When she reaches the end of her lifespan, a scientist urges to Mexico in order to save the half breed, alien seductress he raised as his docile niece, but ends up awakening the deadly, sexual predator inside her.
Reba the poacher is back, now an EPA agent. Black Lake is turned into a crocodile sanctuary surrounded by an electric fence. When the fence gets left open one night, a high-school field ... See full summary »
Don Michael Paul
When a cockroach-spread plague threatened to decimate the child population of New York City in the original Mimic, biologist Susan Tyler and her research associates developed a crossbreed ... See full summary »
Dr. Hollander, a scientist, takes his niece Miranda to Mexico in an attempt to reverse the effects of the alien DNA he used to create her. However the treatment goes horribly wrong, and it sets Miranda on a killing spree as she sets out to find a mate. Written by
The producers wanted to go back to H.R. Giger's designs of the alien creature due to popularity with fans and the absence of this decision in Species III (2004). The original look is apparent but with different color variations and new spikes on the aliens' wrists of the nemesis. It is also a first in the series that a half human-half alien character does not change fully into the alien creature but has prosthetic eyebrows, veins and contacts for a long period of time in more than one scene. See more »
When Miranda is 'born' the second time and she gets up after rolling on the floor you can clearly see she is wearing skin-colored underwear to cover herself below the waist. See more »
A tame Species movie that exists only to exploit fans
MGM's Species franchise, like Wishmaster and The Crow, is a perfect example of the law of diminishing returns. Roger Donaldson's 1995 hit Species was a stylish, self-consciously trashy homage to B-movies. One that has had its scenario rehashed three times now.
One would expect a low-budget sequel to revel in sleaze and gore, but since 2004, when the concept was resurrected, 6 years after the cinema release of the disastrous Species 2 (1998), for the direct-to-DVD market, there has been a surprising resistance to the gratuitous ingredients of sex and violence. Species 3 paid little more than lip service to the desires of the target audience and the same is true here.
Deviating from the plot line established by the first three films, which featured Natasha Henstridge, The Awakening is a standalone feature that references and reimagines the ideas of the first film. It posits an alternative scenario; what if the scientist played by Sir Ben Kingsley in the original had not kept the young girl like a rat in cage? What if he'd raised her like his own?
This could have made for an intriguing exploration of nature versus nurture. Had Henstridge's Sil been allowed to develop in a more normal way could her dangerous, alien side have been suppressed? Alas there is little such depth to this cheap cash-in.
Kingsley's role is reinterpreted by fellow British thespian Ben Cross, while Swede Helena Mattsson (who looks a bit like Nicole Kidman) takes over where Henstridge and Sunny Mabrey left off. With only four key cast members and no sign of even Michael Madsen, The Awakening is the weakest of exploitation films. Only the audience is being exploited.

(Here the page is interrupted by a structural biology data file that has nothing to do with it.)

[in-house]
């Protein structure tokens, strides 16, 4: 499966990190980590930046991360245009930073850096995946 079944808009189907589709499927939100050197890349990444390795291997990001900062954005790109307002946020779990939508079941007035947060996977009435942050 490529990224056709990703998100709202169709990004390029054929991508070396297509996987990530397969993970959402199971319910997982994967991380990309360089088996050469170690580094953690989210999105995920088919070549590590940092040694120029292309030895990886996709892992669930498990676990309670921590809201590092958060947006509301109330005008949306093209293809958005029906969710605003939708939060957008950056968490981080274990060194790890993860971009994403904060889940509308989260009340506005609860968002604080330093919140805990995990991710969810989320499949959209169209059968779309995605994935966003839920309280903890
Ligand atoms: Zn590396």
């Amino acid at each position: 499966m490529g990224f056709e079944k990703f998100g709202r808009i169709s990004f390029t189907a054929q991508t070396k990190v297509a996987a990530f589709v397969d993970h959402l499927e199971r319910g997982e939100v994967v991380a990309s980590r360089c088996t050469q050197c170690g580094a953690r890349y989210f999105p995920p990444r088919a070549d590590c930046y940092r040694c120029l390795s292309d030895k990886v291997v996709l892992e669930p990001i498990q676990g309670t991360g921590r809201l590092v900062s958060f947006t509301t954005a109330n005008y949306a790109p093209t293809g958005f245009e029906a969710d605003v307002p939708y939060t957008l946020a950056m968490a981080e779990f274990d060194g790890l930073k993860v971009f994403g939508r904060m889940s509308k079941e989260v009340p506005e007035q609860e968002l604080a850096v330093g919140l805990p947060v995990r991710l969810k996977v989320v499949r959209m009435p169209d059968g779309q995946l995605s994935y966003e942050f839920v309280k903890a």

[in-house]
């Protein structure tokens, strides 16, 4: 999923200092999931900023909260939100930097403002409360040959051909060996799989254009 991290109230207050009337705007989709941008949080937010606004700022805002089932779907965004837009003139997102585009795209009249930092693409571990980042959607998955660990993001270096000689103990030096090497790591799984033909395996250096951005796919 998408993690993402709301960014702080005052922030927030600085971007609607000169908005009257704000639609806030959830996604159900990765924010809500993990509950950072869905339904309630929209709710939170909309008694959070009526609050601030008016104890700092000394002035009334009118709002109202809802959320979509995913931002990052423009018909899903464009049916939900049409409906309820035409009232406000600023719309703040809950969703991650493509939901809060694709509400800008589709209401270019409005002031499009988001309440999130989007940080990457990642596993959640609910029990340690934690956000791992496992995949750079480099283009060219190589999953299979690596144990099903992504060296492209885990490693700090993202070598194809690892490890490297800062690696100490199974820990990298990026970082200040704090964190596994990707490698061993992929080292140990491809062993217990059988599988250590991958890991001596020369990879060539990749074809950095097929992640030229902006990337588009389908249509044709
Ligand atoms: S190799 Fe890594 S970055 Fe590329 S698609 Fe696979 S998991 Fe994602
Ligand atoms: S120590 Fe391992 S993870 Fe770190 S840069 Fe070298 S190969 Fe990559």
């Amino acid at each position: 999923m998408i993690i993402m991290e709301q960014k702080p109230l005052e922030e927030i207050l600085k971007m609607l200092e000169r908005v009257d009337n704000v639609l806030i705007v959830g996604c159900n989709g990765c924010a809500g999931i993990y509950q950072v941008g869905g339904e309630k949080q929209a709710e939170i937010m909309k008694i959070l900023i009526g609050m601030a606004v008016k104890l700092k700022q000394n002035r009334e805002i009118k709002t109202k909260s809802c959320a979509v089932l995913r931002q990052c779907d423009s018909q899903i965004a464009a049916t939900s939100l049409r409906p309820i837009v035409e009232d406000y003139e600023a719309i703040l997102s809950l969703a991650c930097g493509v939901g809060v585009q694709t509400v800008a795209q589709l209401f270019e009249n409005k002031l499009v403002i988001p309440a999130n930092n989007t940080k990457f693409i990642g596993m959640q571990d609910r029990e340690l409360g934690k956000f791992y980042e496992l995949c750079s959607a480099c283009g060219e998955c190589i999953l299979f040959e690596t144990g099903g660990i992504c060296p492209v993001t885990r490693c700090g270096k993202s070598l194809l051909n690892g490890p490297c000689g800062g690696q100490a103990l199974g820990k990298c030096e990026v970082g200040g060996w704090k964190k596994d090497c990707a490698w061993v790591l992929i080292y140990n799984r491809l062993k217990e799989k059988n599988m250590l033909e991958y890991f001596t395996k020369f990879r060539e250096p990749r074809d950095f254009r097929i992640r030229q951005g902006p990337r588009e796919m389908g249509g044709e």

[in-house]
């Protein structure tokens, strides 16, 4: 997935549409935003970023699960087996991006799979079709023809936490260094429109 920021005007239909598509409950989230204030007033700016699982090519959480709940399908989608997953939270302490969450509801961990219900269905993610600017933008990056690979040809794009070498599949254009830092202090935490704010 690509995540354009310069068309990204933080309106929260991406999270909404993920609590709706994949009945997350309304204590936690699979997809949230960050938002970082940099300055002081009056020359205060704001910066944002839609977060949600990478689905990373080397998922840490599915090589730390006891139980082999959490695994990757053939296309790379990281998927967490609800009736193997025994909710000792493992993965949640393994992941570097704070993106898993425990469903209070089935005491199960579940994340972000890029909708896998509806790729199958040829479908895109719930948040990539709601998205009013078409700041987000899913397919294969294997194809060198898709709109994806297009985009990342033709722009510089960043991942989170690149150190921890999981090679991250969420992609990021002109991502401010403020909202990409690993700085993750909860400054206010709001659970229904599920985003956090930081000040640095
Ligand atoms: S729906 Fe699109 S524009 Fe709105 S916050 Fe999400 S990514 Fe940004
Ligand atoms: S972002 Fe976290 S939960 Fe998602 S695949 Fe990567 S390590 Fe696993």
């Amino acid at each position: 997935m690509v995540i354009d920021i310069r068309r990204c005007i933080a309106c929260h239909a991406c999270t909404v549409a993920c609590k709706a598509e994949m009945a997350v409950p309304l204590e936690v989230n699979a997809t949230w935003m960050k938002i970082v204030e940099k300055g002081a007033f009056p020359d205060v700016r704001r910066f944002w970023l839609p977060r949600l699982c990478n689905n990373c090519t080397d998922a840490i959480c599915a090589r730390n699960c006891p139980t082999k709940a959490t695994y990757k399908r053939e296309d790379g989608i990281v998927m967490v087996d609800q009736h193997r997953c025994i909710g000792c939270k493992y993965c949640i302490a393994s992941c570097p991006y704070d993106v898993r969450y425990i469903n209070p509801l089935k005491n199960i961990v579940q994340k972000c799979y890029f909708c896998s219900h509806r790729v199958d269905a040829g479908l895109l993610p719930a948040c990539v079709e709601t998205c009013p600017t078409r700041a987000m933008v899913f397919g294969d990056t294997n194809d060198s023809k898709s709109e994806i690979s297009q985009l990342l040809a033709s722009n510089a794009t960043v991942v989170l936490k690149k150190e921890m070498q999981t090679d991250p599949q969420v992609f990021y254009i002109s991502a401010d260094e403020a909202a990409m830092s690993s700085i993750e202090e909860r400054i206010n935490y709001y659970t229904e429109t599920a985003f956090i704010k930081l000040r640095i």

A studio like MGM isn't short of cash, so the explanation for the cheapness of this film is clear; they knew they can get away with it and turn an easy profit. Studios like The Asylum have their desperately limited resources to explain their crass and dissatisfactory efforts, but there's simply no excuse for a Species film to be as unspectacular as this.
Feeling more like a cross between a vampire movie and a retelling of Mary Shelley's Frankenstein than a sexy sci-fi movie, Nick Lyon's film merely coasts on tenuous links to its predecessors. There are the HR Giger-inspired creature costumes and the promise of flesh is vaguely satisfied but there's not much effort or imagination. Were it not for a few gratuitous moments and aggressive curse words this could have been made for mainstream TV.
Lyons does well to pay homage to the original film and its subtext but seems to have forgotten how tongue-in-cheek it all was. Species 4 should have taken things to a cartoonish extreme. Instead what could have been knowingly amusing is just po-faced and embarrassing. From Dominic Keating's terrible Aussie accent to the fact that the alien hybrids use their tongues as weapons, at one point they shoot icicle-like spears from their mouths in bullet-time, the experience is one of contradiction.
The original Species really went for it. Utterly shameless titillation. The sequel went further, but in a misjudged, sleazy and misogynistic direction. Perhaps this is why the following two instalments have been so tame. The Awakening, as evidenced by its 15 rating, delivers the bare minimum that one could expect from a film with the Species title. Cautiously exploitative.
Like its heroine, The Awakening is in denial, trying its best not to give in to its primitive instincts. There's the potential for a wild ride in its concept and its plot, but Lyons takes it so seriously that the only laughs come unintentionally. This is a film in which a back alley scientist creates sex-crazed human/alien hybrids that run around Mexico! One of them dresses as demonic nun and leaps between rooftops, lassoing potential prey with its tongue; this is potentially hilarious stuff! But it's stripped bare, like its heroine in the final act, devoid of emotion. This is a film of wasted opportunities.
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